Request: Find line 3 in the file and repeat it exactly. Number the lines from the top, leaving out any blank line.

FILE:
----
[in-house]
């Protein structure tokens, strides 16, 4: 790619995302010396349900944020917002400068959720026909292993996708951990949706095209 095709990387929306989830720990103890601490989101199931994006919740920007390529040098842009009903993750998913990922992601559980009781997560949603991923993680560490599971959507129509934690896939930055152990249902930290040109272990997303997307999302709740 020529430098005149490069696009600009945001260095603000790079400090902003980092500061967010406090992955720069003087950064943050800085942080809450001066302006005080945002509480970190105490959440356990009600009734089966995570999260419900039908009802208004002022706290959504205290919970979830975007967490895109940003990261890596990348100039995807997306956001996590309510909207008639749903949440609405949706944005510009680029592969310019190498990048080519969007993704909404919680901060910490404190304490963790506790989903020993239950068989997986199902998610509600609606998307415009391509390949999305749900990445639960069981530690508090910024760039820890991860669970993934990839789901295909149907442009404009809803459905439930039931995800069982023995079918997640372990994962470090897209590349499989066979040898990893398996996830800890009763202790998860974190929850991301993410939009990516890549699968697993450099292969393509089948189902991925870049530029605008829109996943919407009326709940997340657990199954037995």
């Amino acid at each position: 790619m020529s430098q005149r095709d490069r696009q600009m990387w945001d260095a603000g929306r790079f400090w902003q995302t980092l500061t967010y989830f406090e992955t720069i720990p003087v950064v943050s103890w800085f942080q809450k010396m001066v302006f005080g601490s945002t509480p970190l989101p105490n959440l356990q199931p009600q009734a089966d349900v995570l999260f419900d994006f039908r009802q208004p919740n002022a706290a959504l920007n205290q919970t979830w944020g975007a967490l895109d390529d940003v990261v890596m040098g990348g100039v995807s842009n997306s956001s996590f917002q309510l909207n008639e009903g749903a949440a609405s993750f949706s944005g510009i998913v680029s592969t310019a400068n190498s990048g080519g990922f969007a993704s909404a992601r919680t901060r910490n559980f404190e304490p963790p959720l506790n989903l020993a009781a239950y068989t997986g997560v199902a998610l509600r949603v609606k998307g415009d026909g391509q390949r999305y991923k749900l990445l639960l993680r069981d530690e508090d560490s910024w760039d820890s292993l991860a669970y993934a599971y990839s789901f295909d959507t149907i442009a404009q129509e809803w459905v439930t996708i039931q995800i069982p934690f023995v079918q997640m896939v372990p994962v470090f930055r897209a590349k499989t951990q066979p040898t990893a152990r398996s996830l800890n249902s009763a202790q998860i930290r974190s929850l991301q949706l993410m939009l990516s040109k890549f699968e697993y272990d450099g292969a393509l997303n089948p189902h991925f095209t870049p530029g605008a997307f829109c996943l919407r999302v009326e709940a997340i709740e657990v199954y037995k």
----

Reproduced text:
């Amino acid at each position: 790619m020529s430098q005149r095709d490069r696009q600009m990387w945001d260095a603000g929306r790079f400090w902003q995302t980092l500061t967010y989830f406090e992955t720069i720990p003087v950064v943050s103890w800085f942080q809450k010396m001066v302006f005080g601490s945002t509480p970190l989101p105490n959440l356990q199931p009600q009734a089966d349900v995570l999260f419900d994006f039908r009802q208004p919740n002022a706290a959504l920007n205290q919970t979830w944020g975007a967490l895109d390529d940003v990261v890596m040098g990348g100039v995807s842009n997306s956001s996590f917002q309510l909207n008639e009903g749903a949440a609405s993750f949706s944005g510009i998913v680029s592969t310019a400068n190498s990048g080519g990922f969007a993704s909404a992601r919680t901060r910490n559980f404190e304490p963790p959720l506790n989903l020993a009781a239950y068989t997986g997560v199902a998610l509600r949603v609606k998307g415009d026909g391509q390949r999305y991923k749900l990445l639960l993680r069981d530690e508090d560490s910024w760039d820890s292993l991860a669970y993934a599971y990839s789901f295909d959507t149907i442009a404009q129509e809803w459905v439930t996708i039931q995800i069982p934690f023995v079918q997640m896939v372990p994962v470090f930055r897209a590349k499989t951990q066979p040898t990893a152990r398996s996830l800890n249902s009763a202790q998860i930290r974190s929850l991301q949706l993410m939009l990516s040109k890549f699968e697993y272990d450099g292969a393509l997303n089948p189902h991925f095209t870049p530029g605008a997307f829109c996943l919407r999302v009326e709940a997340i709740e657990v199954y037995k």